Recently, nearly 1,000 Taiwanese pig farmers gathered outside the Legislative Yuan to demand the government keep its ban on ractopamine in place. This ban prevents Taiwan from importing American pork from pigs given the drug. The pig farmers in Taiwanare more concerned about market share than they are ractopamine. They believe importing more U.S. pork will make it difficult for them to compete, and the market-access restriction allows them to be more competitive in their home market.
In January, Taiwan's new president, Tsai Ing-wen, stressed the island nation must resolve issues related to imports of U.S. pork products, specifically the country's ban on pork from pigs given ractopamine.
Threats of large-scale protests in the country began to surface in early May, prompted by Taiwan Agriculture Minister-designate Tsao Chi-hung's statement that Taiwan "cannot shut its doors to U.S. pork containing ractopamine forever in the face of globalization." He pointed that Japan and South Korea now allow ractopamine imports.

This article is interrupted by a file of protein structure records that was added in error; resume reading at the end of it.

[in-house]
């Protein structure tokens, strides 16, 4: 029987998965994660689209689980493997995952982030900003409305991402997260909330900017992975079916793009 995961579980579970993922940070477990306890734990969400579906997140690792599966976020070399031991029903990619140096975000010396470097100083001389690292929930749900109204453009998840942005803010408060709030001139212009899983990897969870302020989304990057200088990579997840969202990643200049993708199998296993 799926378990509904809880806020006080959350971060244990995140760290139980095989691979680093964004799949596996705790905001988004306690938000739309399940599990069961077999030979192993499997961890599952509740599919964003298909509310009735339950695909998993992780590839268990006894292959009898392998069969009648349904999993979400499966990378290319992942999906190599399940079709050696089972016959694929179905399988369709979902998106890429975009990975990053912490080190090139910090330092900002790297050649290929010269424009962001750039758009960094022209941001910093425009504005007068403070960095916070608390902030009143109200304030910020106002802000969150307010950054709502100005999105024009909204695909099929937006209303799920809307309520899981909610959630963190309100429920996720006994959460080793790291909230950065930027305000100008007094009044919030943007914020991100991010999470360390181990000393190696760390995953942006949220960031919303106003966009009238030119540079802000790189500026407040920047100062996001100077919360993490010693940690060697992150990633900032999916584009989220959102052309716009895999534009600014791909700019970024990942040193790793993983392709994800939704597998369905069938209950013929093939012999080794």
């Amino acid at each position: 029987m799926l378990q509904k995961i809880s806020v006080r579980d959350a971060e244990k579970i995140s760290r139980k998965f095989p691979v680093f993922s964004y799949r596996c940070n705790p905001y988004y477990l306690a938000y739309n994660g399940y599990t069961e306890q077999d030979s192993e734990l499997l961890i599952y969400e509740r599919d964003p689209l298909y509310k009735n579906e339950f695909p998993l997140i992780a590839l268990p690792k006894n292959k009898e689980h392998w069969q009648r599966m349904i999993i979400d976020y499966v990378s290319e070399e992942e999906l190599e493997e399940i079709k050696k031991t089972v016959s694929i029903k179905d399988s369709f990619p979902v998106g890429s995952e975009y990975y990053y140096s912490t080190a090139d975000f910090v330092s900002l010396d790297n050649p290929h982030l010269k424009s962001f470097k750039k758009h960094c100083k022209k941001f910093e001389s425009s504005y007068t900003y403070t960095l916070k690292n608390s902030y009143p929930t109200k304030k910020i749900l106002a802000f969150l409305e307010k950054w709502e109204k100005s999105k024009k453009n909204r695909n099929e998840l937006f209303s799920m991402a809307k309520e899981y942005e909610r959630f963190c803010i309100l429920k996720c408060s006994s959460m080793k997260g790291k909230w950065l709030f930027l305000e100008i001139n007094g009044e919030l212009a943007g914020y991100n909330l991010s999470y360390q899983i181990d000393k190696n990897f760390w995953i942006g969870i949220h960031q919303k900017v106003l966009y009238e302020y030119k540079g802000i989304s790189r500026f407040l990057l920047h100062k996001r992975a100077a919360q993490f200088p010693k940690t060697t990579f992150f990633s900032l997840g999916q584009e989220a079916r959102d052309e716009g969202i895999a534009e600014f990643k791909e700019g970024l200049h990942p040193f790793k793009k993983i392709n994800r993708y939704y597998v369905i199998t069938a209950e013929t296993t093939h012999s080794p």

According to Focus Taiwan, these protests came to fruition as protesters clashed with police and attempted to climb over the wall to break into the government complex. Two hours later, protesters initiated a second wave of protests:
Farmers threaten fiercer protests if the government does not respond quickly to their demands. Click here to read more.
What does this mean for the U.S. pork industry? The USMEF reported that last year U.S. pork exports to Taiwan were just under $40 million while beef exports set a new value record of $318.5 million.
"While U.S. beef faces some product restrictions in Taiwan, beef imports are allowed to contain ractopamine residues at levels internationally recognized as safe," the group said. "Imported pork, however, must be ractopamine-free - a requirement that has limited the U.S. industry's ability to retain market share in Taiwan."